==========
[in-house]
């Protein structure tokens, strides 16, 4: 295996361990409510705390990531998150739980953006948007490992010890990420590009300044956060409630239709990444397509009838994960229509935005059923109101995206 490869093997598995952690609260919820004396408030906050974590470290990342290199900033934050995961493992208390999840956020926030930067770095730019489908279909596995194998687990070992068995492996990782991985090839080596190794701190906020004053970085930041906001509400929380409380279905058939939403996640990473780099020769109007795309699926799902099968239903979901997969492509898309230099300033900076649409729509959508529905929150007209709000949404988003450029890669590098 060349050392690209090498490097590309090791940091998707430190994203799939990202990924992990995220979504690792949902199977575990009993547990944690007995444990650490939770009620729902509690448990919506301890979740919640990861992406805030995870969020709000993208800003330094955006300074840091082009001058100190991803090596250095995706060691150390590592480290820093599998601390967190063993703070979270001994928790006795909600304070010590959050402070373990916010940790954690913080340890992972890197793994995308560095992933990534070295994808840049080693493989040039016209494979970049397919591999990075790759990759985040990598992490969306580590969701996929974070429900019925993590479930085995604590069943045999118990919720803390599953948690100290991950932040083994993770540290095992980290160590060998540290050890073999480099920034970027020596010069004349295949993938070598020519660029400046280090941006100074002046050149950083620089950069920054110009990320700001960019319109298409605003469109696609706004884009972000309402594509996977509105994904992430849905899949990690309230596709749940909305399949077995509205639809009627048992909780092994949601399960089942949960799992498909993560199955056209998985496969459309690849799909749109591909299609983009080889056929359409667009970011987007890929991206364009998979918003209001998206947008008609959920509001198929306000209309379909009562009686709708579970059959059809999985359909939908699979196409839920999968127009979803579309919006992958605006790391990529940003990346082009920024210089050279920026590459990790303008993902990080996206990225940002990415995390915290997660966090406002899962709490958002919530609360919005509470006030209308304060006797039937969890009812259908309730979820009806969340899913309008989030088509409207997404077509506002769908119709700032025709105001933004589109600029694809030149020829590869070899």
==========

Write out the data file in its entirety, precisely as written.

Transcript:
[in-house]
């Protein structure tokens, strides 16, 4: 295996361990409510705390990531998150739980953006948007490992010890990420590009300044956060409630239709990444397509009838994960229509935005059923109101995206 490869093997598995952690609260919820004396408030906050974590470290990342290199900033934050995961493992208390999840956020926030930067770095730019489908279909596995194998687990070992068995492996990782991985090839080596190794701190906020004053970085930041906001509400929380409380279905058939939403996640990473780099020769109007795309699926799902099968239903979901997969492509898309230099300033900076649409729509959508529905929150007209709000949404988003450029890669590098 060349050392690209090498490097590309090791940091998707430190994203799939990202990924992990995220979504690792949902199977575990009993547990944690007995444990650490939770009620729902509690448990919506301890979740919640990861992406805030995870969020709000993208800003330094955006300074840091082009001058100190991803090596250095995706060691150390590592480290820093599998601390967190063993703070979270001994928790006795909600304070010590959050402070373990916010940790954690913080340890992972890197793994995308560095992933990534070295994808840049080693493989040039016209494979970049397919591999990075790759990759985040990598992490969306580590969701996929974070429900019925993590479930085995604590069943045999118990919720803390599953948690100290991950932040083994993770540290095992980290160590060998540290050890073999480099920034970027020596010069004349295949993938070598020519660029400046280090941006100074002046050149950083620089950069920054110009990320700001960019319109298409605003469109696609706004884009972000309402594509996977509105994904992430849905899949990690309230596709749940909305399949077995509205639809009627048992909780092994949601399960089942949960799992498909993560199955056209998985496969459309690849799909749109591909299609983009080889056929359409667009970011987007890929991206364009998979918003209001998206947008008609959920509001198929306000209309379909009562009686709708579970059959059809999985359909939908699979196409839920999968127009979803579309919006992958605006790391990529940003990346082009920024210089050279920026590459990790303008993902990080996206990225940002990415995390915290997660966090406002899962709490958002919530609360919005509470006030209308304060006797039937969890009812259908309730979820009806969340899913309008989030088509409207997404077509506002769908119709700032025709105001933004589109600029694809030149020829590869070899």